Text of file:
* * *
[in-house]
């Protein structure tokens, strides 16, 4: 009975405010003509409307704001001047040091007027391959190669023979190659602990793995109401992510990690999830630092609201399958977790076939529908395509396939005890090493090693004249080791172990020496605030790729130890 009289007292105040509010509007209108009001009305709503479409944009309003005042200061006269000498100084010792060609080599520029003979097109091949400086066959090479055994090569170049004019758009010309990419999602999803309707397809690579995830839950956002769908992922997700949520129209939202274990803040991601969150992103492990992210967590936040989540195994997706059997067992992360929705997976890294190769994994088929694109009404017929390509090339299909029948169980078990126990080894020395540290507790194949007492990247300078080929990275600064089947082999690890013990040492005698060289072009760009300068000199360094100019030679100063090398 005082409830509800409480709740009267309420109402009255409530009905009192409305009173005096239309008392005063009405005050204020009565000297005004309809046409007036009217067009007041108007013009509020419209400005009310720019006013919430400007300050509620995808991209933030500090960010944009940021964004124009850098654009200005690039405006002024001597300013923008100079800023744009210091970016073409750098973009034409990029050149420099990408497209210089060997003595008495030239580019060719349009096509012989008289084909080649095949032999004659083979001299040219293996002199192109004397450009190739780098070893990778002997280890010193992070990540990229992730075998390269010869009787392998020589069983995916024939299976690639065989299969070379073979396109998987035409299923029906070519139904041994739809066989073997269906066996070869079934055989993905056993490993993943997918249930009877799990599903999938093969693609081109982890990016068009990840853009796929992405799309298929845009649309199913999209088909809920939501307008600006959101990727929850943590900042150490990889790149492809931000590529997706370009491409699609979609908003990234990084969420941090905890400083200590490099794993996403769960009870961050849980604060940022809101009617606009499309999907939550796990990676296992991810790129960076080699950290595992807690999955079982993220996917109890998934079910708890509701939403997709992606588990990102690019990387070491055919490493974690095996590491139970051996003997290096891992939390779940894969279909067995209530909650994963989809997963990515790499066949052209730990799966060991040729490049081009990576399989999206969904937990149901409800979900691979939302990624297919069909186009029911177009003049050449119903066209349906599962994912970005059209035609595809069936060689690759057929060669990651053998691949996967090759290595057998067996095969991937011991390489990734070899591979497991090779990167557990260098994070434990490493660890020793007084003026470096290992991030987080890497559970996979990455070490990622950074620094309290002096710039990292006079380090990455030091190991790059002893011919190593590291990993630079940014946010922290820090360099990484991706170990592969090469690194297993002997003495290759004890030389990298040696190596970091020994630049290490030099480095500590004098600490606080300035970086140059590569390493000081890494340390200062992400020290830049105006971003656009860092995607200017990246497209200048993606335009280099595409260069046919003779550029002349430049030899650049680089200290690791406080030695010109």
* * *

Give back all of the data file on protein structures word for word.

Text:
[in-house]
């Protein structure tokens, strides 16, 4: 009975405010003509409307704001001047040091007027391959190669023979190659602990793995109401992510990690999830630092609201399958977790076939529908395509396939005890090493090693004249080791172990020496605030790729130890 009289007292105040509010509007209108009001009305709503479409944009309003005042200061006269000498100084010792060609080599520029003979097109091949400086066959090479055994090569170049004019758009010309990419999602999803309707397809690579995830839950956002769908992922997700949520129209939202274990803040991601969150992103492990992210967590936040989540195994997706059997067992992360929705997976890294190769994994088929694109009404017929390509090339299909029948169980078990126990080894020395540290507790194949007492990247300078080929990275600064089947082999690890013990040492005698060289072009760009300068000199360094100019030679100063090398 005082409830509800409480709740009267309420109402009255409530009905009192409305009173005096239309008392005063009405005050204020009565000297005004309809046409007036009217067009007041108007013009509020419209400005009310720019006013919430400007300050509620995808991209933030500090960010944009940021964004124009850098654009200005690039405006002024001597300013923008100079800023744009210091970016073409750098973009034409990029050149420099990408497209210089060997003595008495030239580019060719349009096509012989008289084909080649095949032999004659083979001299040219293996002199192109004397450009190739780098070893990778002997280890010193992070990540990229992730075998390269010869009787392998020589069983995916024939299976690639065989299969070379073979396109998987035409299923029906070519139904041994739809066989073997269906066996070869079934055989993905056993490993993943997918249930009877799990599903999938093969693609081109982890990016068009990840853009796929992405799309298929845009649309199913999209088909809920939501307008600006959101990727929850943590900042150490990889790149492809931000590529997706370009491409699609979609908003990234990084969420941090905890400083200590490099794993996403769960009870961050849980604060940022809101009617606009499309999907939550796990990676296992991810790129960076080699950290595992807690999955079982993220996917109890998934079910708890509701939403997709992606588990990102690019990387070491055919490493974690095996590491139970051996003997290096891992939390779940894969279909067995209530909650994963989809997963990515790499066949052209730990799966060991040729490049081009990576399989999206969904937990149901409800979900691979939302990624297919069909186009029911177009003049050449119903066209349906599962994912970005059209035609595809069936060689690759057929060669990651053998691949996967090759290595057998067996095969991937011991390489990734070899591979497991090779990167557990260098994070434990490493660890020793007084003026470096290992991030987080890497559970996979990455070490990622950074620094309290002096710039990292006079380090990455030091190991790059002893011919190593590291990993630079940014946010922290820090360099990484991706170990592969090469690194297993002997003495290759004890030389990298040696190596970091020994630049290490030099480095500590004098600490606080300035970086140059590569390493000081890494340390200062992400020290830049105006971003656009860092995607200017990246497209200048993606335009280099595409260069046919003779550029002349430049030899650049680089200290690791406080030695010109």